To all my friends who made Easter meaningful in our congregations yesterday,
thank you. All you preachers, liturgists, musicians, singers, teachers, ushers, lily arrangers, hot cross bun bakers, and plastic egg-fillers – bless you. Now you can rest. Sort of.
There was an excellent strand of comments on RevGalBlogPals’ Facebook page over the weekend regarding the effort that goes into Holy Week. One of my colleagues had been disappointed that so few parishioners had come out on Maundy Thursday, especially considering the enormous effort that went into that service. The truth is that only a small fraction of our people consistently attend “special services” like Maundy Thursday or Good Friday.
Oh . . . but Easter.
We all expect packed pews on Easter Sunday. We expect to dazzle and be dazzled.
If the masses are going to join us for worship at all, it’s going to be on Easter Sunday (second only to Christmas Eve and Mothers’ Day.) I remember the stress of wanting to awe friends and strangers with the sheer gorgeousness of Easter morning. I wanted every note, word, smell, and sight to inspire. I remember the utter exhaustion on Easter afternoon. But I also remember the feeling that Easter sometimes felt like a performance and that didn’t feel so great.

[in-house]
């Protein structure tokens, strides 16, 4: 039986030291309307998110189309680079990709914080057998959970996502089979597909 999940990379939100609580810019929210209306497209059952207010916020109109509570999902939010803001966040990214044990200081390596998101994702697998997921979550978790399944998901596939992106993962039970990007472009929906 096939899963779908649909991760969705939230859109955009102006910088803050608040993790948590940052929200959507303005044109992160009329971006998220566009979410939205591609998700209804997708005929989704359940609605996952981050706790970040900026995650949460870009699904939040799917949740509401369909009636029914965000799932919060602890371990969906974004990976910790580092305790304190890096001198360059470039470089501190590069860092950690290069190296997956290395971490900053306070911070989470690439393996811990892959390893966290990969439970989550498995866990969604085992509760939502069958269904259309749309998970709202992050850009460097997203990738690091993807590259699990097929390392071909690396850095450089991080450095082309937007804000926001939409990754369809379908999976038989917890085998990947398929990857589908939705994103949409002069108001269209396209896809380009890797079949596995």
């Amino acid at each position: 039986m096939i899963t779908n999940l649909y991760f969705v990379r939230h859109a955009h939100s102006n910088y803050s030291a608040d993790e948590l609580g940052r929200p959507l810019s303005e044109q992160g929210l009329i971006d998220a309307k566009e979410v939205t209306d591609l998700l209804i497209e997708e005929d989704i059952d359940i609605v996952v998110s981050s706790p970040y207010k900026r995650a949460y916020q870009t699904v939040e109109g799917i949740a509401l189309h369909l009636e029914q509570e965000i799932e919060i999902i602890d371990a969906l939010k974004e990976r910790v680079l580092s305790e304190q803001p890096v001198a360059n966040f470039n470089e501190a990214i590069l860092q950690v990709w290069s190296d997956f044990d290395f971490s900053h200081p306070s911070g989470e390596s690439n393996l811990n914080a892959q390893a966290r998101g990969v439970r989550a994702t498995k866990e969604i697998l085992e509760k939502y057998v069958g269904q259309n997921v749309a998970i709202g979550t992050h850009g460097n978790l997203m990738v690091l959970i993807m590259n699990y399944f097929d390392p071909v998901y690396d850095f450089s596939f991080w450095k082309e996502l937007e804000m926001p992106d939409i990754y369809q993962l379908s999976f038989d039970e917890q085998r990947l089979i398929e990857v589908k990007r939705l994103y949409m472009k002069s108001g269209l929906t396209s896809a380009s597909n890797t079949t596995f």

Was the hope that we would do our best because The Resurrected Jesus deserves our best? Or were we hoping that our Easter guests and other rarely seen worshippers would be lured back next Sunday?
[I wonder if anybody’s ever studied the incidence of Easter visitors returning to the same sanctuary the Sunday after Easter. If so, please share.]
What does “a successful Easter” look like? The sermon uplifts? The music soars? The children smile? The offering plates yield the financial secretary’s best hopes? The post-worship brunch is scrumptious?
What if we judged a successful Easter on different things?
The blind receive their sight, the lame walk, the lepers are cleansed, the deaf hear, the dead are raised, and the poor have good news brought to them. (Matthew 11:5)
Image of students in Garissa, Kenya.